In 2007, Craig Zobel came to the Sundance Film Festival with his indie Great World of Sound, a small character story taking place in the world of indie record production, after having worked with David Gordon Green on many of his early indie movies. This year, he returns to Sundance with Compliance, a very different film, firstly because it delves into the thriller genre, but also because it’s based on actual events. It stars Ann Dowd and Dreama Walker (“Gossip Girl”) as the manager and counter girl of a small fast food restaurant whose relationship is changed when a police officer calls accusing the latter of stealing from a customer. Over the next few hours, they’re put through a rigorous test to see how far they will go in following the instructions of the man on the line, played by Pat Healy, star of Great World of Sound, this time playing a far more menacing character that reminded us of what Kiefer Sutherland did in Phone Booth. ComingSoon.net had a chance to talk briefly with Zobel and his cast at the Sundance Film Festival. We’ll begin with Zobel and his previous collaborator Pat Healy talking about the process of making this tense film which is pulled straight from the headlines. Director Craig Zobel and Pat Healy
Dreama Walker and Ann Dowd
Next, we have his two actresses who are put through all the intense things required for telling this story. Ann Dowd is a character actor who you probably have seen on television or on stage or in the movies–she also co-stars in the raunchy comedy Bachelorette, which premierred at this year’s Sundance–while Dreama Walker is best known for her stint on the hit show “Gossip Girl.”
Compliance hasn’t been picked up for distribution as of this writing, but here’s our review of the movie:
Compliance Written and directed by Craig Zobel
Five years ago, Craig Zobel brought his low-budget “Great World of Sound” to Sundance, and to say that “Compliance” is a different kind of movie would be a huge understatement.
Opening at a fast food restaurant in a small suburban area, we see the same inter-personnel dynamics anyone who’s worked at a fast food place will immediately recognize. Sandra the manager (Ann Dowd) is always doing everything by the books, while Becky (Dreama Walker) is the teen countergirl also trying to do her job but whom doesn’t take it nearly as seriously. When a police officer calls the restaurant accusing Becky of stealing money from a customer, which she denies, Sandra follows all his instructions to get to the bottom of what happened. She locks the scared teen in her office and strip-searches her looking for the stolen money, but that’s only the beginning.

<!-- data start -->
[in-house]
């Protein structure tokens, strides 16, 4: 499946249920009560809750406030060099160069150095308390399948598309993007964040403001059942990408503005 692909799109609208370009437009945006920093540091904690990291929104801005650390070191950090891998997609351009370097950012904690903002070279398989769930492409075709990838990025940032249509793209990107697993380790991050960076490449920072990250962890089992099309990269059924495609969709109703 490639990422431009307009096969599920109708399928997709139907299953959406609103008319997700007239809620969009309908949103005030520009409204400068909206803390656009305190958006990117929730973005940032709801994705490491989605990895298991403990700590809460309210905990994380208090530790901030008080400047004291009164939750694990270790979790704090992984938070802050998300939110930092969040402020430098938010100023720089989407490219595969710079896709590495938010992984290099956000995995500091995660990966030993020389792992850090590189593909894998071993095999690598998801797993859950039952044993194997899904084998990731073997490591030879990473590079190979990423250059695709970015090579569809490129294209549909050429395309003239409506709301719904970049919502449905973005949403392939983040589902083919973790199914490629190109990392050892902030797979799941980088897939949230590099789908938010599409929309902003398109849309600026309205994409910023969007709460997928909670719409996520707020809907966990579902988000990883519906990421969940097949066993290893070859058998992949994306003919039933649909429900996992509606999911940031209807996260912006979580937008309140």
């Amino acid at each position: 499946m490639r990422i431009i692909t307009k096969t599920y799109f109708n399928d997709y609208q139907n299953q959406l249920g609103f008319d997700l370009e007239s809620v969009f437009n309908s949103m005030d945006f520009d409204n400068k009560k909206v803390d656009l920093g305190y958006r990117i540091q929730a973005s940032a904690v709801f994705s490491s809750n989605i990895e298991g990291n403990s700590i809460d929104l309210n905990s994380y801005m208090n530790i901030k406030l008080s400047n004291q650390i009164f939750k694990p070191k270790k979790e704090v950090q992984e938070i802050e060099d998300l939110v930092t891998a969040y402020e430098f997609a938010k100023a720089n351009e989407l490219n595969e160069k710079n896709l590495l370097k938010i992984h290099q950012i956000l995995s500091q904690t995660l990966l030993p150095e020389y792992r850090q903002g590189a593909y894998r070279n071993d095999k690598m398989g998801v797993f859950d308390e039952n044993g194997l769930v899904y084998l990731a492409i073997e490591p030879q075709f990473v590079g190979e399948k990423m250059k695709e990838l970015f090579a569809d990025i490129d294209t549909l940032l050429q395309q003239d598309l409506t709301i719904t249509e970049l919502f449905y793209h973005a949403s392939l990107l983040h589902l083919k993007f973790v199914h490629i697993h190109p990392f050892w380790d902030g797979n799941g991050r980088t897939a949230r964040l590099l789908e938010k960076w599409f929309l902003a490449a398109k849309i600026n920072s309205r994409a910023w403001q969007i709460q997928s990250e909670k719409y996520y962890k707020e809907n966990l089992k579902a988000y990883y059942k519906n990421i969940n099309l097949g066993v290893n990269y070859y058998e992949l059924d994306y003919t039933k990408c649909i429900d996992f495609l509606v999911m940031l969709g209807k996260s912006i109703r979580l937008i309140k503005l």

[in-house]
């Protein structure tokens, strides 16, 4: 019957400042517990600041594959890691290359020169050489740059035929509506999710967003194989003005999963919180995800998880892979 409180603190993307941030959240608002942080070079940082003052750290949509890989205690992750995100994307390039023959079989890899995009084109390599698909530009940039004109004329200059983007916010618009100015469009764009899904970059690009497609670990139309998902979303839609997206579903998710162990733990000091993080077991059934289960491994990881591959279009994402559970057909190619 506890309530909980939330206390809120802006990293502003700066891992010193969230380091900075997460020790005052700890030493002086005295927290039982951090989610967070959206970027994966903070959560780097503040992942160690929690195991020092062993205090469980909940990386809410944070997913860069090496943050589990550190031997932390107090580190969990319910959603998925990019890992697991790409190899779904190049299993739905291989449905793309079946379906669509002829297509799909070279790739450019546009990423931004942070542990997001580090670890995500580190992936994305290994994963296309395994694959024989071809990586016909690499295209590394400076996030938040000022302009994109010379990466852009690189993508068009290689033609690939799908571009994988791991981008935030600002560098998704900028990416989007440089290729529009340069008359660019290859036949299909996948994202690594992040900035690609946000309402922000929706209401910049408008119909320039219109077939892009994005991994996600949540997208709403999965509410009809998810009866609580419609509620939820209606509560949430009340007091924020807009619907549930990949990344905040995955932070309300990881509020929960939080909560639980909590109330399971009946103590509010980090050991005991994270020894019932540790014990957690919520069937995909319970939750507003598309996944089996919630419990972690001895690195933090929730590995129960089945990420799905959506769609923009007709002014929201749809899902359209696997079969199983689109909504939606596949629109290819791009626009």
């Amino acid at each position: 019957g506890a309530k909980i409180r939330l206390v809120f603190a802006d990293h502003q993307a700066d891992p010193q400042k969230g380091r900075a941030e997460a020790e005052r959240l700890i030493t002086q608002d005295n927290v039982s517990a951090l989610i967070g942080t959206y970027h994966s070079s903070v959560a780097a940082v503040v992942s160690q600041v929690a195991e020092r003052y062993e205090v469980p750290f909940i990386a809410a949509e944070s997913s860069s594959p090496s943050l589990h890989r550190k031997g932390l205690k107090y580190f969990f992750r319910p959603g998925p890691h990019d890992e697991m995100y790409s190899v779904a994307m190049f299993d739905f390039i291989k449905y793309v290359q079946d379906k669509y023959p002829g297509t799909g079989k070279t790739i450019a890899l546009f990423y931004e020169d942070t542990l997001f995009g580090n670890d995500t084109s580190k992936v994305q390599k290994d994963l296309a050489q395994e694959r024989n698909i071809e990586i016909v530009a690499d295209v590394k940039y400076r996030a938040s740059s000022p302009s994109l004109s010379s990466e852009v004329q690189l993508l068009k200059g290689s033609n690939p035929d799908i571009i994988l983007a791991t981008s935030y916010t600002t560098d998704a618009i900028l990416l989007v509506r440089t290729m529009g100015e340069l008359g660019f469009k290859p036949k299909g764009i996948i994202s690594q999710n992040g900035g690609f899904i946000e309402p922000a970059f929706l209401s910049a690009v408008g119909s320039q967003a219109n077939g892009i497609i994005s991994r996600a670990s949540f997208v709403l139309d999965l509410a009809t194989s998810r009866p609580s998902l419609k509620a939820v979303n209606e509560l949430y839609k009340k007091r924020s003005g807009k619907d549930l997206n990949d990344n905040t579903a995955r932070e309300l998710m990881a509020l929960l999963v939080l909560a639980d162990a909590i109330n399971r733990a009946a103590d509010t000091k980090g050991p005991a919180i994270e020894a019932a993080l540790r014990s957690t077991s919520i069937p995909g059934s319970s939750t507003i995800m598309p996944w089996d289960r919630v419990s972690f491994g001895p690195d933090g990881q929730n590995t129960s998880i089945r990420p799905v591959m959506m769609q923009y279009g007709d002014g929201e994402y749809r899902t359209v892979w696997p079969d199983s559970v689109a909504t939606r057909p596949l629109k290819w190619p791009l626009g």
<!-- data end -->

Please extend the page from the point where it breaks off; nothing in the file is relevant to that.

Like the best thrillers, “Compliance” is not a movie meant to be enjoyed comfortably, instead keeping you on edge as you watch the increasingly disturbing events unfold. Many times you may find yourself shaking your head, wondering how something like this might happen and things get even more uncomfortable as you realize how far the man on the phone will push and test whomever gets on the phone with him.
The intense drama that comes from this situation might not have worked so well if not for the great cast Zobel brought together, including Dowd, a terrific character actress on par with Frances McDormand, who we’re surprised we haven’t noticed in more movies. She brings just the right amount of uncertain authority that you can believe she would believe the caller over her own employee, while Dreama Walker is equally talented in playing up the confusion and fear of this young girl forced to endure humiliation and worse. Pat Healy, who was so terrific in “Great World of Sound,” adds to the contrast between Zobel’s films by playing a character who is as sleazy and manipulative as his previous character was likeable, and he really sells this guy whose deplorable actions seem to have no clear motive.
Zobel finds creative ways of keeping things visually interesting, creating the illusion of higher production values despite it mostly taking place in a single room with only two or three actors at any given time. It starts out fairly naturalistic, almost fly-on-the-wall, then transitions into something more stylistic and cinematic, giving us a better impression of Zobel’s skills as a director than his earlier film. This leads to the use of more traditional scoring to help create tension as it goes along, but also to a few odd artistic choices like having an extended shot of a character we hadn’t yet met driving in a car.
The film certainly is thought-provoking, particularly indicting on how authority is abused and how easy it is for people to be manipulated when they think they’re following instructions from someone higher on the food chain. The epilogue to the story is also an interesting way to wrap things up, since it keeps the filmmaker’s intentions vague and allows the viewer to form their own opinion of why the characters do what they do.
“Compliance” is a movie that’s not entirely pleasurable to watch since many of the situations deliberately push our buttons between what’s right and wrong and what we might do in a similar situation, but as disturbing as it is, it’s even moreso when you realize it’s based on true events.
(If you don’t believe that any of this could possibly happen, check out this in-depth report in the Courier Journal, although be warned it could potentially spoil some of the major turns in Zobel’s film.)